- Treasury CS Ukur Yatani said the State was keen on a long-term solution anchored on nationalisation of the airline.
- KQ needs money for the maintenance of the grounded planes, payment of staff salaries and settlement of utility bills like security, water, electricity and parking fees.
- Mr Yatani reckons that the Treasury is keen to pursue a turnaround under the plan to nationalise Kenya Airways, which was approved by lawmakers in July.
The Treasury has refused to offer a commitment to Kenya Airways’s #ticker:KQ request for a Sh7 billion emergency bailout after its aircraft were grounded due to the restrictions on international passenger flights sparked by the coronavirus pandemic.
Treasury Cabinet secretary Ukur Yatani said the State was keen on a long-term solution anchored on nationalisation of Kenya Airways, arguing the carrier’s financial troubles go beyond the corona-related woes.
The national carrier needs money for the maintenance of the grounded planes, payment of staff salaries and settlement of utility bills like security, water, electricity and parking fees.
The freeze on all cross-border passenger flights on March 22 and restriction of movement into and out of four counties including Nairobi, Mombasa, Kwale and Kilifi to curb the spread of the virus has hit Kenya Airways hard.
Mr Yatani reckons that the Treasury is keen to pursue a turnaround under the plan to nationalise Kenya Airways, which was approved by lawmakers in July. “We are not making any commitments at this stage,” he said about the Sh7 billion bailout. “Kenya Airways need to remain afloat but it is also important to look at structural challenges because what is happening now is more than the business environment.”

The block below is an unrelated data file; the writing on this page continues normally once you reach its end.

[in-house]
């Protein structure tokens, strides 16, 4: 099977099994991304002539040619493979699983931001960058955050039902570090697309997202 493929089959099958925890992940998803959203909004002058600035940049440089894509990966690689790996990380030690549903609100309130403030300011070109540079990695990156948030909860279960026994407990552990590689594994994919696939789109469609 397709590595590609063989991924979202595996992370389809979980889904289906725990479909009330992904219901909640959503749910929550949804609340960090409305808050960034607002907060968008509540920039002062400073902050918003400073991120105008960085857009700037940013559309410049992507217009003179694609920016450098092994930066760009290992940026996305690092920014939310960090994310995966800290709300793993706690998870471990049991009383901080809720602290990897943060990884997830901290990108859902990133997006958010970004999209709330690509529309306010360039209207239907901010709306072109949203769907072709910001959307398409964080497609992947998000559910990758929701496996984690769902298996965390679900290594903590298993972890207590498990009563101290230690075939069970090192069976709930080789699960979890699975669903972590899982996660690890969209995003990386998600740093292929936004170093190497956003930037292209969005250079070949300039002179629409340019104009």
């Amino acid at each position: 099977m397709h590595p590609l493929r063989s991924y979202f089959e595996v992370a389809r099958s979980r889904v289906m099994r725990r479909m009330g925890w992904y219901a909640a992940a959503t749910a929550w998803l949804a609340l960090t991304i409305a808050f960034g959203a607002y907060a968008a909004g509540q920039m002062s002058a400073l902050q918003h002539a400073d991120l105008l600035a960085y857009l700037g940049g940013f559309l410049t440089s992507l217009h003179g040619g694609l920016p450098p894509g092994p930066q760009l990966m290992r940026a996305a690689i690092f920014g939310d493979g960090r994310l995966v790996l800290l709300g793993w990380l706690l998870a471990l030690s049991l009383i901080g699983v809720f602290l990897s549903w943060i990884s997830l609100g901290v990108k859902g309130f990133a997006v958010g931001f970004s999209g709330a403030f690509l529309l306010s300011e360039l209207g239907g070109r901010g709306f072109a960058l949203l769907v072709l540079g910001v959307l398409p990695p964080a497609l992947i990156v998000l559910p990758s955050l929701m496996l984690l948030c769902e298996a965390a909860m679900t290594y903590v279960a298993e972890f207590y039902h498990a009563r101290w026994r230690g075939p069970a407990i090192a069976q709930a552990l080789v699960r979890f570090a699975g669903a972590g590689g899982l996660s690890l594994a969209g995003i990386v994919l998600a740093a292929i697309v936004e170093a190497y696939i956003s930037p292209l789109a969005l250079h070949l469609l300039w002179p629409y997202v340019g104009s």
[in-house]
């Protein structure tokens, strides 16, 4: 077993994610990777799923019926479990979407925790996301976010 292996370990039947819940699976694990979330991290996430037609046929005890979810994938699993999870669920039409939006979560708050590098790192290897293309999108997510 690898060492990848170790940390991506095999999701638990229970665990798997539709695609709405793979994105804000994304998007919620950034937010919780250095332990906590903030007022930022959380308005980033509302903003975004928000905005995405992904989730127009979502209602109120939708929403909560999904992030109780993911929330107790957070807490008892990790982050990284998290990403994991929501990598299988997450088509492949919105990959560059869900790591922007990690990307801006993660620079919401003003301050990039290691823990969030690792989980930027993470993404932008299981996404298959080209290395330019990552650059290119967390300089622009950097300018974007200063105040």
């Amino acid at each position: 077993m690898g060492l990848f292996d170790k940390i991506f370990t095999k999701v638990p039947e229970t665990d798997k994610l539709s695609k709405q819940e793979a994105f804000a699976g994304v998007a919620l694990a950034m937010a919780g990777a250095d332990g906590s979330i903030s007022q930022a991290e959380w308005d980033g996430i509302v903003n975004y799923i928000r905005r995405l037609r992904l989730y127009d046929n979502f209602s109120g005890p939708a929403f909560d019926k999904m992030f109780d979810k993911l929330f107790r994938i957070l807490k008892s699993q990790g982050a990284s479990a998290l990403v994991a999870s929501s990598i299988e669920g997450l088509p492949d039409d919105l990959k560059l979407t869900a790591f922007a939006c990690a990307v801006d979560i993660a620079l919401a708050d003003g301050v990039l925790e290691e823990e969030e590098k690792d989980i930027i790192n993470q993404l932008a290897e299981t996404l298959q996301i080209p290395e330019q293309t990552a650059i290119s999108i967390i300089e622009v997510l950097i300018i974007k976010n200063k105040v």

He added that a restructuring plan backed by the Treasury and Transport ministry is ready and would be unveiled in coming weeks.
Kenya wants to emulate countries like Ethiopia, which runs air transport assets — from airports to fuelling operations —under a single company, using funds from the more profitable parts to support others. Under the model approved by MPs, Kenya Airways will become one of four subsidiaries in an aviation holding company.
The others will be Jomo Kenyatta International Airport, an aviation college and Kenya Airports Authority, which will operate all other airports.
Kenya Airways was privatised more than 20 years ago but sank into debt and losses in 2014 after a failed expansion drive and a slump in travellers.
In August, it saw its first-half pretax loss more than double from a year earlier to Sh8.56 billion.
Kenya Airways is surviving solely on cargo business, which is also facing stiff competition from Ethiopian Airlines.
Kenya Airways chief executive Allan Kilavuka said revenue from the carrier’s cargo business is not adequate for the airline to meet its obligations.